- What is the Lymph system and What does it do?
- Lymph System functions:
- Diseases and Disorders associated with the Lymphatic system
- Locations of the Lymph nodes and how can you find them?
- 1. Cervical, Axillary and Inguinal
- 2. Superclavicular, supratrochlear, mesenteric, popliteal, and iliac
- 3. Thoracic, Lumbar, Mediastinal
- Imaging and Diagnosis
Most people wish to learn more about their lymph nodes when they notice a change in size. At times your doctor may even say he notes your lymph nodes swollen. This usually is significant in infections.
The lymph system has often been put in second place to the circulatory system. But if you are reading this article it is because you have become aware of the importance of the lymph nodes and the lymph system.
The location of the lymph nodes is important in knowing if there is infection or cancer in the body. The lymph system is certainly easier to understand if you have an understanding of what your circulatory system is. (6)
But that is not to say that they cannot stand separately. In this article, you will find answers to the questions such as:
- What is the lymph system?
- Where are the lymph nodes located and how can I find them in my body?
Be aware that this article is for information purposes only. If you note a difference in size or shape in any of the areas noted in the article bellow it is suggested that you advise your medical professional as soon as possible.
What is the Lymph system and What does it do?
1. It is a one-way flow which brings lymph fluid to the cardiovascular system. Lymph fluid is full of toxic byproducts and needs to be eliminated from the body through the kidney, colon, skin, lungs, and liver and is brought there through the lymph system. (7)
2. It is necessary for body fluid homeostasis (keeping it at the norm), fat absorption, and immune response. (1)
3. It is the key when interstitial swelling or edema is noted. They lymph system is what helps to decrease this swelling and push the fluid into the circulatory system for elimination.
4. The system, in short, has vessels, organs, lymphoid tissue, lymph nodes and lymph fluid.
- Lymphatic fluid: Not only contains toxins and cellular waste but also oxygen, nutrients, hormones, and fatty acids.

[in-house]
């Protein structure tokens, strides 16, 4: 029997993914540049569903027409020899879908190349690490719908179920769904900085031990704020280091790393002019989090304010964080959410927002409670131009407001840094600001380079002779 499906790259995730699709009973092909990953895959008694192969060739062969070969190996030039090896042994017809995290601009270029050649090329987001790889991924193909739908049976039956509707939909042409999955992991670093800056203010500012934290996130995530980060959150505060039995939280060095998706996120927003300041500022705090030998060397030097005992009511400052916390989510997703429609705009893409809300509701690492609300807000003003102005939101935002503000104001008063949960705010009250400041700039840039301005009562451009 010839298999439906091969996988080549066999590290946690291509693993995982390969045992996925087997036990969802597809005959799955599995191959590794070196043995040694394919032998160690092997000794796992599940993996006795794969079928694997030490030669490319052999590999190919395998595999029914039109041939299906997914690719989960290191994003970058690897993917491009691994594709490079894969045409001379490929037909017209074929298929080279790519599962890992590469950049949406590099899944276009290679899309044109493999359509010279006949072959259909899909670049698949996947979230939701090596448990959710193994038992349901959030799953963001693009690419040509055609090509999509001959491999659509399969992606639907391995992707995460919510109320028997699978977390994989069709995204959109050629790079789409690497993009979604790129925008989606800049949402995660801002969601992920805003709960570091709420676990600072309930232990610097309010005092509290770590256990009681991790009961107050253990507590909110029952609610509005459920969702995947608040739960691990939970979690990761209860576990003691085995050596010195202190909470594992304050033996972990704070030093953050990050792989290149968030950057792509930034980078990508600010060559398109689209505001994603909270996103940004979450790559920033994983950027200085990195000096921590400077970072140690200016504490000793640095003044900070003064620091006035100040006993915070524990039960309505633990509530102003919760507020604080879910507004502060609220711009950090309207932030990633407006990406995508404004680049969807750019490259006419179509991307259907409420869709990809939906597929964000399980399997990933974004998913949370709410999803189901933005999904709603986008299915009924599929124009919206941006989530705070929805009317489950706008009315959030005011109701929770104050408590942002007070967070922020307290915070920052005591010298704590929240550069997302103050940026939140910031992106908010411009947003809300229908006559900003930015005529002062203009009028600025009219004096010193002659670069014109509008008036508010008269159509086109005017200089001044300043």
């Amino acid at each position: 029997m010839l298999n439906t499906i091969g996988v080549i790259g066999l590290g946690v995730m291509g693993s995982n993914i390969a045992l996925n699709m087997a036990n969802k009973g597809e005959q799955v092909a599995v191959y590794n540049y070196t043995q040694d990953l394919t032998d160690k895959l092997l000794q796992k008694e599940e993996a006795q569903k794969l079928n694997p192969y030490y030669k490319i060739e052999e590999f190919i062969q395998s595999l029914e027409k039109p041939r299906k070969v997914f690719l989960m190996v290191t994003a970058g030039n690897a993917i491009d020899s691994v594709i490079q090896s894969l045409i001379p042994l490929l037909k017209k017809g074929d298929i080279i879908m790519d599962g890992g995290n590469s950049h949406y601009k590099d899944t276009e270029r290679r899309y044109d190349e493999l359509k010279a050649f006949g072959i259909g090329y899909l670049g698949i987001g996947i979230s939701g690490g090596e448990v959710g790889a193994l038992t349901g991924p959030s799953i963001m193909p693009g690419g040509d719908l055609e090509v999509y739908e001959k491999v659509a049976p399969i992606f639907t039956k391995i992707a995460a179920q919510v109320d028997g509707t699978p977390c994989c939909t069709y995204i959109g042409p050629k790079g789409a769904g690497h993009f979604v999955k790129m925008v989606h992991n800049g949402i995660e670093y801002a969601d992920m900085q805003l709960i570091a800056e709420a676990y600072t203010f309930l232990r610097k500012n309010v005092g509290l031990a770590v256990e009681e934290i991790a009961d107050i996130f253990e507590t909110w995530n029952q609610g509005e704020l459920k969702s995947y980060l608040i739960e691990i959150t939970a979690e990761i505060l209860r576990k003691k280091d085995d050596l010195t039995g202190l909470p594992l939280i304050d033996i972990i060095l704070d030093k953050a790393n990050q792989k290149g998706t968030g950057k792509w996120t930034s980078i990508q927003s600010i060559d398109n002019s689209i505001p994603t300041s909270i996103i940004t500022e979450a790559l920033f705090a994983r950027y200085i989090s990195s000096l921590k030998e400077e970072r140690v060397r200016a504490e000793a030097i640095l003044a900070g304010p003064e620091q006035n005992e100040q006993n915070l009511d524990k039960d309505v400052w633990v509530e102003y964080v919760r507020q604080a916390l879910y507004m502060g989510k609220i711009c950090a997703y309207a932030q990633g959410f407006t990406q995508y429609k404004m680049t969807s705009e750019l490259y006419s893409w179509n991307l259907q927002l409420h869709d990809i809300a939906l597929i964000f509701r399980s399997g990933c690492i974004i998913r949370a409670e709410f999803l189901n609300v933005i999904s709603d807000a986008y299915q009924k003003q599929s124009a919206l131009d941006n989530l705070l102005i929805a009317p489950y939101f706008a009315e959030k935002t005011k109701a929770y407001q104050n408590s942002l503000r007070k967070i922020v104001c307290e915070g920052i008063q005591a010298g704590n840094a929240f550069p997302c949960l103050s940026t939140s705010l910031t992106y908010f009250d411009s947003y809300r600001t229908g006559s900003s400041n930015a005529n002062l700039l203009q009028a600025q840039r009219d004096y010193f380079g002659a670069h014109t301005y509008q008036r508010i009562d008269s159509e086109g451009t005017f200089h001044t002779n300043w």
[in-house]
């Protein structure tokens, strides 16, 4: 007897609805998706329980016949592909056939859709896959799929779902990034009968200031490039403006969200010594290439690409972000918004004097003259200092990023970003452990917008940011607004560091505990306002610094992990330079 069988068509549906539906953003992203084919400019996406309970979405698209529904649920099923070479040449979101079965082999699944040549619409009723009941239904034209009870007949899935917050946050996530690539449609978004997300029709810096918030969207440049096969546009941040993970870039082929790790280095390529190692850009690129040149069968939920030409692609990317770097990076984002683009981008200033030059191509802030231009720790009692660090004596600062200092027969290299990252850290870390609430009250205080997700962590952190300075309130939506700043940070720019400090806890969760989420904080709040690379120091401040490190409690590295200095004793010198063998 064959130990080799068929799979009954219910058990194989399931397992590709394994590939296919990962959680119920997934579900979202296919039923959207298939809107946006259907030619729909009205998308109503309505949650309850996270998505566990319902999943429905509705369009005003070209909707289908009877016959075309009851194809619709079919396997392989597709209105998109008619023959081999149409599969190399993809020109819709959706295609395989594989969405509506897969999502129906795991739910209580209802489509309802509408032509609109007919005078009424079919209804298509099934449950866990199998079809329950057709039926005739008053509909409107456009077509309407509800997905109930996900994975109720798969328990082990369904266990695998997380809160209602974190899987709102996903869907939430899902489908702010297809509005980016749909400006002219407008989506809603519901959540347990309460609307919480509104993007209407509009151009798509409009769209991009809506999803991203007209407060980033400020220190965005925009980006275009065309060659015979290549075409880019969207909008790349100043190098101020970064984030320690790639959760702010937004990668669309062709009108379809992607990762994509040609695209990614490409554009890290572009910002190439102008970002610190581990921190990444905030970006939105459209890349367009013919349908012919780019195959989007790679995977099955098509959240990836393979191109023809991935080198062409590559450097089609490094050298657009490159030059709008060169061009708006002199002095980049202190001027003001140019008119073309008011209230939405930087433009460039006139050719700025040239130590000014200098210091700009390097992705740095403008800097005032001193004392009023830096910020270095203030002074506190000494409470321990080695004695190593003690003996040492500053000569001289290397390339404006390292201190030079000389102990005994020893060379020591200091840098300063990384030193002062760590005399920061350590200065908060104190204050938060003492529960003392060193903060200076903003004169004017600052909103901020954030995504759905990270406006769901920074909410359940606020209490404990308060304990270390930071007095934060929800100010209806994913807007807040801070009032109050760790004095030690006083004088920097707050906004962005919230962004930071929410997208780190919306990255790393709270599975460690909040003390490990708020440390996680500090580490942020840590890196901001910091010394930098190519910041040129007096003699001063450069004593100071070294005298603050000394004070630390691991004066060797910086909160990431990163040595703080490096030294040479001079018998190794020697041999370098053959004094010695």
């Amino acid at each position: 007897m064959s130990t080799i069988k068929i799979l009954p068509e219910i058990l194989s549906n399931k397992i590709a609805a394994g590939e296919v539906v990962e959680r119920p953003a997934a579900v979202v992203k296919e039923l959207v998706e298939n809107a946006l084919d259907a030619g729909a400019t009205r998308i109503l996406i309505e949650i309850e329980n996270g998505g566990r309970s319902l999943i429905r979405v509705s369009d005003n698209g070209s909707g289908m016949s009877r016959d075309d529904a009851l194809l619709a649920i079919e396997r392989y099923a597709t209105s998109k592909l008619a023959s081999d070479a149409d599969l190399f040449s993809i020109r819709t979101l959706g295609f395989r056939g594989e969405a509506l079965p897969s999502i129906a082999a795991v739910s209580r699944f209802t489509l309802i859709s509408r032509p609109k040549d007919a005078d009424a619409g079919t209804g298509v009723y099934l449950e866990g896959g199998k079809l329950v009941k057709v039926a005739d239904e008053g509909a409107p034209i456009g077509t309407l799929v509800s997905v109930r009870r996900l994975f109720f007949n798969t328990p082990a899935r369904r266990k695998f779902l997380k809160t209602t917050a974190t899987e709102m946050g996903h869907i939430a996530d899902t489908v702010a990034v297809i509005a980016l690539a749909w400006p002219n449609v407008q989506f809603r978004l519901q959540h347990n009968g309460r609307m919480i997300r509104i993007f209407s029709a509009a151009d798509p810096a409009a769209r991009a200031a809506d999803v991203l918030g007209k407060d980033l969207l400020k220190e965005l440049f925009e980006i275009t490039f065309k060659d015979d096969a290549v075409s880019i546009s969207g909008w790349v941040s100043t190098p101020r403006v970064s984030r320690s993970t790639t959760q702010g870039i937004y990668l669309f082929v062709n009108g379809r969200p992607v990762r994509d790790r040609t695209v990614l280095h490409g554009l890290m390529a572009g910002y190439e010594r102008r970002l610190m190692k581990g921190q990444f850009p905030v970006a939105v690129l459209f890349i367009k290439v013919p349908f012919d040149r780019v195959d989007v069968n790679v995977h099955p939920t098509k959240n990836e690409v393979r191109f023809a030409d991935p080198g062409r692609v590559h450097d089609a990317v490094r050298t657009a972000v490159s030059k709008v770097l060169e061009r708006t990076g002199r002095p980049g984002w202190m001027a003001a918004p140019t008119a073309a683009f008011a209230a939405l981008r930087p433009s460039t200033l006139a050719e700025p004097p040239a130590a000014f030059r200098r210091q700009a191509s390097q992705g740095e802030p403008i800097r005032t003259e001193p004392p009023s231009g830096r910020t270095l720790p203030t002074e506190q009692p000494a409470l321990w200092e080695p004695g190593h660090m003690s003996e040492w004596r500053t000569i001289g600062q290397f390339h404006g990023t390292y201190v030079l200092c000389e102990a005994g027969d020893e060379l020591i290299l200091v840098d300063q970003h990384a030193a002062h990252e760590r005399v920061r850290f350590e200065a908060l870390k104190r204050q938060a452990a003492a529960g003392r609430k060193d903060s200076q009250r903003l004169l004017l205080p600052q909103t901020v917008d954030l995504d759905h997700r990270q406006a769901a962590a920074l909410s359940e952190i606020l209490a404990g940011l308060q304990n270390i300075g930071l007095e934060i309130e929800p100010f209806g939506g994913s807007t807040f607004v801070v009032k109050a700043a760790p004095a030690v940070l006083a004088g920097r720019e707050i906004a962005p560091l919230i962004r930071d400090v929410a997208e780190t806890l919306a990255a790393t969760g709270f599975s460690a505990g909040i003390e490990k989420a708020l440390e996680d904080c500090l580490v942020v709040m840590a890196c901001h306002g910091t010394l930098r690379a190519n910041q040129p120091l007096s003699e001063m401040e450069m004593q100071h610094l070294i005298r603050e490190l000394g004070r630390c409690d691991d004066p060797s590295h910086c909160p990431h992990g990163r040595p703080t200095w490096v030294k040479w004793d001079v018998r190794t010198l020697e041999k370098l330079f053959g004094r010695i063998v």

- Lymphatic vessels: the method of transport for lymphatic fluid, and the method of dumping fluid into the circulatory system.
- Lymph nodes: These are where the lymph fluid is regulated or filtered. It is where pathogens are eradicated and broken down. (1) This is why during infection they are swollen. This work process causes inflammation in the lymph nodes.
- They are scattered over the whole body in cluster type formations. Although they are scattered they do have a pattern.
- Your body has 600-700 lymph nodes.
- Lymph nodes contain a cortex and medulla. They are basically little filters throughout your body which also harbor white blood cells until they are mature and able to fight against invasions on the body by infections. The image bellow demonstrates the complexity of a lymph node.
The image shows the parts of the Lymph node including the Afferent and efferent lymphatic vessels which are where the lymph fluid enters and exits the lymph node.
Picture 1: Lymph node including the Afferent and efferent lymphatic vessels
Image Source: img.medscapestatic.com
The lymph nodes are considered as lymph organs but there are other organs involved in the system that should also be noted.
- Spleen: Also eradicates pathogens and helps to monitor blood components and the immunologic response.
- Thymus: Where T-lymphocytes mature and develop. T-lymphocytes are essential white blood cells in the immune system.
Lymph System functions:
- Absorb elements from the digestive system such as fats and fat-soluble vitamins and transfer them to the blood stream. (7)
- Restore the fluid balance in the blood stream. By transporting extravagated cells, plasma macromolecules from tissues and placing them back into the circulatory system to be filtered. (1)